Monday, October 23, 2006

Eruvin in the News: Edgware, London 3

The Evening Standard (London)

Second London Zone for Orthodox Jews

October 20, 2006 Friday
By Rashid Razaq

London's second Jewish boundary for the orthodox community goes live tonight.

Barnet council approved the construction of a four-mile eruv in Edgware which will allow Jews to perform tasks otherwise banned on the Sabbath.

Marked out by fishing line between 39 poles, 30 feet high, it stretches from Springwood Crescent in the north to the Broadfields estate near Edgware Tube station and Hale Drive in the south. Orthodox Jews, who are barred from working as well as doing tasks such as carrying keys or pushing a pram on the Sabbath, can ignore the rules when in the zone.

Permission was granted after the success of an eruv in Golders Green, the first in the country when it was approved in 2002.

Despite objections from residents who feared it would create a "ghetto" and affect property prices,the boundary has helped about 10,000 observant Jews in north London. The Edgware Eruv Committee, which incorporates eight orthodox synagogues in the area, started work on the new zone 18 months ago. The eruv becomes active at sunset today.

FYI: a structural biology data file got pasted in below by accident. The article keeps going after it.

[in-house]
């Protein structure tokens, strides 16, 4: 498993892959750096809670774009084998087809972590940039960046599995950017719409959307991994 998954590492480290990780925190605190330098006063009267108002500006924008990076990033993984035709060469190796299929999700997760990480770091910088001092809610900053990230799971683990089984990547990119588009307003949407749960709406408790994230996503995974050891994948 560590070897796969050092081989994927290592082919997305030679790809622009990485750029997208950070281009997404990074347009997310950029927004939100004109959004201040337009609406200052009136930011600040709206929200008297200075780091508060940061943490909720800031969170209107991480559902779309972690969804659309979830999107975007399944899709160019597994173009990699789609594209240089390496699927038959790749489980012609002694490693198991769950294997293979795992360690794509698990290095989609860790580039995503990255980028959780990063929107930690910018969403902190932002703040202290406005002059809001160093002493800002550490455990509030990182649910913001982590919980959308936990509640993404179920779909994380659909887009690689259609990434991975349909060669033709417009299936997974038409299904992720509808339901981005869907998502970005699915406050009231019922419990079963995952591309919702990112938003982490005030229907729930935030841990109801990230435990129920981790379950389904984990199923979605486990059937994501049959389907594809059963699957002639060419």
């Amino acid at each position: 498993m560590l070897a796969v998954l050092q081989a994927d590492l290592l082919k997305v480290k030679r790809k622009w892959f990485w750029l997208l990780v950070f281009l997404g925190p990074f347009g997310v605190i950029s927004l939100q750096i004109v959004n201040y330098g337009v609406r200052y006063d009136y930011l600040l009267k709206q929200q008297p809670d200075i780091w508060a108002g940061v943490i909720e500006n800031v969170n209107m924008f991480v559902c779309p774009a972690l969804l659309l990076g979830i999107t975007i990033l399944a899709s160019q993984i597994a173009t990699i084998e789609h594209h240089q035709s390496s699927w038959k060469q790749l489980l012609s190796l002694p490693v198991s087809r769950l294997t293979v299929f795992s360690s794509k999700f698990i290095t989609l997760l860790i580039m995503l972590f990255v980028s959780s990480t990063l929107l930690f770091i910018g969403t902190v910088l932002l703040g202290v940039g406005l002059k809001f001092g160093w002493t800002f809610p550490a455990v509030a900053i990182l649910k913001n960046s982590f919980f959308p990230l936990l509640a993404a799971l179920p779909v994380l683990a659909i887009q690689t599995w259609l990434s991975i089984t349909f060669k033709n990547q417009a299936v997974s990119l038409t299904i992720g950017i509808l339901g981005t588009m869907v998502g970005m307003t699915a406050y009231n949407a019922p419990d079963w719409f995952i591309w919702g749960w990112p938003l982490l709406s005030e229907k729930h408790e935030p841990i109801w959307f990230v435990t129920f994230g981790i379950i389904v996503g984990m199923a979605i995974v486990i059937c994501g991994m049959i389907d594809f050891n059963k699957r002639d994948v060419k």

Tali Kramer said: "The eruv is wonderful news for orthodox people. It will increase quality of life and freedom as mothers with young children will be able to take them out in pushchairs and elderly people can be pushed in wheelchairs or use a walking stick.

"For orthodox Jews it is very important to observe the Sabbath correctly."

"There has been very little objection and if the poles weren't pointed out to you then most people wouldn't notice."

"The Golders Green eruv hasn't had any negative effects, it has just allowed orthodox Jews to enjoy life more on the Sabbath."

On Fridays, rabbis will check the lines and poles to ensure they are not broken.They have established a text message and email service to alert followers when the boundaries have been approved as kosher.

Under religious law, Jews are not allowed to carry any item, no matter its weight or purpose, in a reshus harabim (public domain) on the Sabbath. There is an eruv in every town in Israel and 200 cities worldwide.